Excise taxes, sometimes called "luxury taxes," are used by both state and Federal Governments. Examples of items subject to Federal excise taxes are heavy tires, fishing equipment, airplane tickets, gasoline, beer and liquor, firearms, and cigarettes.

The objective of excise taxation is to place the burden of paying the tax on the consumer. A good example of this use of excise taxes is the gasoline excise tax. Governments use the revenue from this tax to build and maintain highways, bridges, and mass transit systems. Only people who purchase gasoline -- who use the highways -- pay the tax.

Some items get taxed to discourage their use. This applies to excise taxes on alcohol and tobacco. Excise taxes are also used during a war or national emergency. By raising the cost of scarce items, the government can reduce the demand for these items.


Taxes on Property and Wealth

The property tax is local government's main source of revenue. Most localities tax private homes, land, and business property based on the property's value. Usually, the taxes get paid monthly along with the mortgage payment. The one who holds the mortgage, such as a bank, holds the money in an "escrow" account. Payments then get made for the property owner.

Some state and local governments also impose taxes on the value of certain types of "personal" property. Examples of personal property often taxed are cars, boats, recreational vehicles, and livestock.

Property taxes account for more than three-fourths of the revenue raised through taxes on wealth. Other taxes imposed on wealth include inheritance, estate, and gift taxes.

The Federal Income Tax

A basic principle underlying the income tax laws of the United States is that people should be taxed according to their "ability to pay." Taxpayers with the same total income may not have the same ability to pay. Those with high medical bills, mortgage interest payments, or other allowable expenses can subtract these amounts as "itemized deductions" to reduce their taxable incomes. Similarly, taxpayers may subtract a certain amount on their tax returns for each allowable "exemption." By lowering one's taxable income, these exemptions and deductions support the basic principle of taxing according to ability to pay.

Those with high taxable incomes pay a larger percentage of their income in taxes. This percentage is the "tax rate." Since those with higher taxable incomes pay a higher percentage, the Federal income tax is a "progressive" tax.

Sales and excise taxes, by comparison, are considered "regressive." Since the goods get taxed at the same percentage, those with lower incomes pay a larger percentage of their income in sales and excise taxes. Federal income taxes are collected on a "pay-as-you-go" withholding system. Most employers must withhold taxes from their employees' paychecks and send the money for deposit into the General Fund of the Treasury. Self-employed individuals and businesses must pay their taxes in regular installments, known as estimated tax payments. Paying taxes through withholding or estimated taxes during the year helps reduce the government's expense for borrowing money. It also provides an easier method for taxpayers to pay their taxes. To keep collection costs down, the Internal Revenue Service expects all taxpayers to comply with the law voluntarily. Most taxpayers figure out how much tax they are supposed to pay and file their income tax return by the date it is due. Without this voluntary compliance, it would cost the Internal Revenue Service a great deal more to collect the same amount of revenue.

Your Federal Dollar

The Federal Government operates on a fiscal year that begins on October 1 and ends on September 30. Most of the Federal Government's revenue comes from personal income taxes. Other sources of revenue include social security and other insurance taxes and contributions, corporate income taxes, excise taxes.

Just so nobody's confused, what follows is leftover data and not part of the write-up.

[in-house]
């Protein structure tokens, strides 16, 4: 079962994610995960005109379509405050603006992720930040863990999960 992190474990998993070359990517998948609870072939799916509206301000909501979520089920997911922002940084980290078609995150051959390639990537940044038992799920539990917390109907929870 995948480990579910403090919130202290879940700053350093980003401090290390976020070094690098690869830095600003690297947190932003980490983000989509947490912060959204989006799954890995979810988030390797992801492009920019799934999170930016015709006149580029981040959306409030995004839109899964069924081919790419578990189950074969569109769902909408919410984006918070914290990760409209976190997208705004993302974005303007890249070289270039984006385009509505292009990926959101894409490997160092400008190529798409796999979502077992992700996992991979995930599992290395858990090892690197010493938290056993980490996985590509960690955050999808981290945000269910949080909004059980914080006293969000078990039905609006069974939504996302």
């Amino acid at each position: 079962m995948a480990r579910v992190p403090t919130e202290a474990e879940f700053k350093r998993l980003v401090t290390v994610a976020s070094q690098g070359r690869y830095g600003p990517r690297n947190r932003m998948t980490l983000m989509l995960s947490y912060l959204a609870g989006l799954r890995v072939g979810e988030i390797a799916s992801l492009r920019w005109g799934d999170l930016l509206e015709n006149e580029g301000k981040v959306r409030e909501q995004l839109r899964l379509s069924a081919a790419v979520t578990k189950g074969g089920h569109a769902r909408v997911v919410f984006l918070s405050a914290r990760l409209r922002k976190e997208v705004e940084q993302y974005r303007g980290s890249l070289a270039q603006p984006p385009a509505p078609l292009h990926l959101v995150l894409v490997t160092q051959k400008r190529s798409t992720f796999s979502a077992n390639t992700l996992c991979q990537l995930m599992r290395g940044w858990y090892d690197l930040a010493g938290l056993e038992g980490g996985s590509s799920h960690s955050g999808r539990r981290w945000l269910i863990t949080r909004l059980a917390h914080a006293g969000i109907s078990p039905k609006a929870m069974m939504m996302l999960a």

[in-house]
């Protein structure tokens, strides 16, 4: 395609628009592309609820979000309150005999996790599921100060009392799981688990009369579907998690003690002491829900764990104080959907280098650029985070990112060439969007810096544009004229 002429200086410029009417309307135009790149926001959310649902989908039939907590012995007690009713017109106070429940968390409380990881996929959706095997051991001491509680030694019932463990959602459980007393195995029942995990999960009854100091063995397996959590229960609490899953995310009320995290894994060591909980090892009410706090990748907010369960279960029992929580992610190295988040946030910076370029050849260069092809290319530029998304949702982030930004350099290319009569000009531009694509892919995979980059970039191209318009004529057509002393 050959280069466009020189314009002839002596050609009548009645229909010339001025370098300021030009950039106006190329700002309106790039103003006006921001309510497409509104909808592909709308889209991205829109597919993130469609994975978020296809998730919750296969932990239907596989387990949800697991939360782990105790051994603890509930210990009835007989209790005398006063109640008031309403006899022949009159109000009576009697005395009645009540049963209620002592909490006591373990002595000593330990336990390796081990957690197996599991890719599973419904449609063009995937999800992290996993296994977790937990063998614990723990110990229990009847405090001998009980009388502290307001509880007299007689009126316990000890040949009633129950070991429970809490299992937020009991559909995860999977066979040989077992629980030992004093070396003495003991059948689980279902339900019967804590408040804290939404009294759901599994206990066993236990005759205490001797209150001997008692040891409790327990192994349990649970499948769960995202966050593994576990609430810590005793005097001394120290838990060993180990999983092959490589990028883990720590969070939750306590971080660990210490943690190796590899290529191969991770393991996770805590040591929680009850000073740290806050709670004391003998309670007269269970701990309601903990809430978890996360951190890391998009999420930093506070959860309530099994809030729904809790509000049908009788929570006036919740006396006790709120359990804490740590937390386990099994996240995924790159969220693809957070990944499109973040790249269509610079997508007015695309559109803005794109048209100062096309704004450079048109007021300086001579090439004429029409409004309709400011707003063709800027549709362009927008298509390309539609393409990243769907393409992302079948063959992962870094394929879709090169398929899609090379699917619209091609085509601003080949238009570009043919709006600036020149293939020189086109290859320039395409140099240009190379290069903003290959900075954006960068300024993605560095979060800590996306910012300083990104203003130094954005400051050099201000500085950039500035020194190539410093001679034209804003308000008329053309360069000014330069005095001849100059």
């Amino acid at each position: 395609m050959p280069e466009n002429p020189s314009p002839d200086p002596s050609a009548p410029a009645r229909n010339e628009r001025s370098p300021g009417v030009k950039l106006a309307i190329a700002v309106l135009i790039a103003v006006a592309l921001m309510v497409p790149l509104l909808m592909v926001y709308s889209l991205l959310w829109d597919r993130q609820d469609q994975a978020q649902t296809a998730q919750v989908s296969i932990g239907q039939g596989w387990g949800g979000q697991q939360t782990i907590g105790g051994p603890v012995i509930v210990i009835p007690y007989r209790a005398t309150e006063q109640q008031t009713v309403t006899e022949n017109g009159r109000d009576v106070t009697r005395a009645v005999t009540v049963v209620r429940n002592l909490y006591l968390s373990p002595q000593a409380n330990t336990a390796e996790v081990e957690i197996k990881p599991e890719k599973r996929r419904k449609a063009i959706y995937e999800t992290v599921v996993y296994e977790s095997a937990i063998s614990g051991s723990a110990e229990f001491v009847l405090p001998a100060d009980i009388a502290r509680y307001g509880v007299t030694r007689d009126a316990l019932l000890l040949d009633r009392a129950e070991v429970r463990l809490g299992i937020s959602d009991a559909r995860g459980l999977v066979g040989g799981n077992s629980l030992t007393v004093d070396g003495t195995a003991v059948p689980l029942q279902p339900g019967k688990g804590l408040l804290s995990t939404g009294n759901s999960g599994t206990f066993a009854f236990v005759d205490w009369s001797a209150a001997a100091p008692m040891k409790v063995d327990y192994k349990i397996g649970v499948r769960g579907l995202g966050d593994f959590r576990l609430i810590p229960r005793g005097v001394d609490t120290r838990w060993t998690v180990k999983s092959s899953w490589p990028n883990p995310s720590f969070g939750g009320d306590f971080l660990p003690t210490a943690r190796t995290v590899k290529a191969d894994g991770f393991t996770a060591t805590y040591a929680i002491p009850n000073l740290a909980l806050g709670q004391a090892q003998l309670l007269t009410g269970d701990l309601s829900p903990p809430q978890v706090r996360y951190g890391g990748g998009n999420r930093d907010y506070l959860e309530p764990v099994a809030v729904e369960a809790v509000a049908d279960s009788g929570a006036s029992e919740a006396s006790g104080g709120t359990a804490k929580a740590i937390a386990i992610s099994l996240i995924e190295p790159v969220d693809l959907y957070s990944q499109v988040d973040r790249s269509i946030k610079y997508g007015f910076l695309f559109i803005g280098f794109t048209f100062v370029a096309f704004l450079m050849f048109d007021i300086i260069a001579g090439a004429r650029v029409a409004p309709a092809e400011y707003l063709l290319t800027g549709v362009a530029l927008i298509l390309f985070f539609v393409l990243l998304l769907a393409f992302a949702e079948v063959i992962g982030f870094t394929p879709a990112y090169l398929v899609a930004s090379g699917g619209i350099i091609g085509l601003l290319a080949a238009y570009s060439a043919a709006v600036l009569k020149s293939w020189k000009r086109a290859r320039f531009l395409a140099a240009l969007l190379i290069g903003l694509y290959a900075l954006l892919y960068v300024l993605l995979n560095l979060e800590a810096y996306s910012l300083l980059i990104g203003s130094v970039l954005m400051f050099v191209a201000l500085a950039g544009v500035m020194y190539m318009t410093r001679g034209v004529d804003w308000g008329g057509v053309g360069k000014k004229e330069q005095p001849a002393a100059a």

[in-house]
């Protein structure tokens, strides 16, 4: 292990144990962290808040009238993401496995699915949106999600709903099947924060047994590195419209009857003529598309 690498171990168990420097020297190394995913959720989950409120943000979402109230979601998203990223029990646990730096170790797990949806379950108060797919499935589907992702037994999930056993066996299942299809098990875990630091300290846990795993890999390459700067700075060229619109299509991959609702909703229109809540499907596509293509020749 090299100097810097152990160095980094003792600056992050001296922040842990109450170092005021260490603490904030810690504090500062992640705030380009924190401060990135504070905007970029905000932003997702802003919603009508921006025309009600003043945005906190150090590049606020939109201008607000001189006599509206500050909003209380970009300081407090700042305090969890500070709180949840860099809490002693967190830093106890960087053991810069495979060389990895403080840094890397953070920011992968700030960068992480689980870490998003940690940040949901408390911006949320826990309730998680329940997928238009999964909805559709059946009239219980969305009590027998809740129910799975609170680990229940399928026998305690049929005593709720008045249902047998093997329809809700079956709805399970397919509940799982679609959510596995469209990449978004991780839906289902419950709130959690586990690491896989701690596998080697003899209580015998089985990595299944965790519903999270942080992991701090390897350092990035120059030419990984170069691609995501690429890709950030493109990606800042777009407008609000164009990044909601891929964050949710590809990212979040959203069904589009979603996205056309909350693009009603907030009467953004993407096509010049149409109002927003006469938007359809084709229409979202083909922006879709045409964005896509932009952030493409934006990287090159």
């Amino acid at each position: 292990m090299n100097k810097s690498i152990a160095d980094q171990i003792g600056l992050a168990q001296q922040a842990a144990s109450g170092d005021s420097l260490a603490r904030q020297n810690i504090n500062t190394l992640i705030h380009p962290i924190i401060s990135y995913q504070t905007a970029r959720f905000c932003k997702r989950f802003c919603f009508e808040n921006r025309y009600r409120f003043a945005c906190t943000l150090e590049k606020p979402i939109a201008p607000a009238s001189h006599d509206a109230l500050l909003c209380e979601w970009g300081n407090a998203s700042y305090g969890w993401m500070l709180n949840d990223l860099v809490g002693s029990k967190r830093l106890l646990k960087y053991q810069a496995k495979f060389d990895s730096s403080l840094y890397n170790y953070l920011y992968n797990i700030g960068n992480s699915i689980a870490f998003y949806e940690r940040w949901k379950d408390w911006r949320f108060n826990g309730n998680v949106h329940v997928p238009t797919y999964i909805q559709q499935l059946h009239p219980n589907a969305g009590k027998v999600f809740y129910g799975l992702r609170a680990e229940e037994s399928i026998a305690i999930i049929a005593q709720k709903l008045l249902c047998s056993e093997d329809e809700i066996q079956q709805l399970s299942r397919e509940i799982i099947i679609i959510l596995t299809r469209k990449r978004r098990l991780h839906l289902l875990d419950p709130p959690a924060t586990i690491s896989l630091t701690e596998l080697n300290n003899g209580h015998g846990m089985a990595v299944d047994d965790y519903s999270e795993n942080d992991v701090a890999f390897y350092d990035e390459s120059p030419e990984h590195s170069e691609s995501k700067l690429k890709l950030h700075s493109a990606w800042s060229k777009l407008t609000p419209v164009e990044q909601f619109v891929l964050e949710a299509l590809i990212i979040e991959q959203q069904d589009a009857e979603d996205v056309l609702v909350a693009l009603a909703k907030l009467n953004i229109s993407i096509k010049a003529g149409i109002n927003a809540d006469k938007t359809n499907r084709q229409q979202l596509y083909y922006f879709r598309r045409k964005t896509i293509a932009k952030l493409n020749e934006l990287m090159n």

Federal receipts are spent on many programs. Among the largest are social security and Medicare. Another large portion of Federal spending is for national defense, and includes pensions for retired military personnel and defense-related atomic energy activities.

Another major government expenditure is net interest, or interest payments on the public debt less interest received by trust funds and other interest the government receives. The Federal Government borrows money by selling Treasury securities (bills, notes and bonds), United States Savings Bonds, and other securities.

Income security programs, including unemployment compensation, retirement and disability programs, and benefits such as food stamps and housing subsidies, also come from Federal Government revenues. Also, the Federal Government spends money on health care, including assistance for the poor through the Medicaid program, the training of health care professionals, and medical research activities.

Programs for education also get funded by Federal revenues. These programs include education, training and social services such as grants to elementary, secondary, and vocational schools and assistance to colleges and universities. Also included in this category are grants made to state for social services programs.

Veterans and their dependents also receive benefits from the Federal Government. This included pensions, medical services, education training, and life insurance programs.

Transportation is another spending category and includes grants to states and local government for constructing highways, mass transit systems, and airports. Also included in this category are the costs of operating the Coast Guard, regulation of the airways, and assistance to railroads and shipping.

There are many other Federal Government services and activities, including protection of natural resources, environmental protection, and maintenance of recreation areas and public lands. In addition, there is assistance to foreign countries, disaster relief and community and regional development. Other government services are energy research, development, and conservation, and space exploration and other scientific research. The Government must pay for its administrative activities, along with Federal law enforcement and Federal prisons, payments to the Postal Service, aid to small businesses, and mortgage financing insurance. Finally, the Government provides funds for crop subsidies, agricultural research, and conservation of farmland.

Last Updated: 12/5/2010 10:27 AM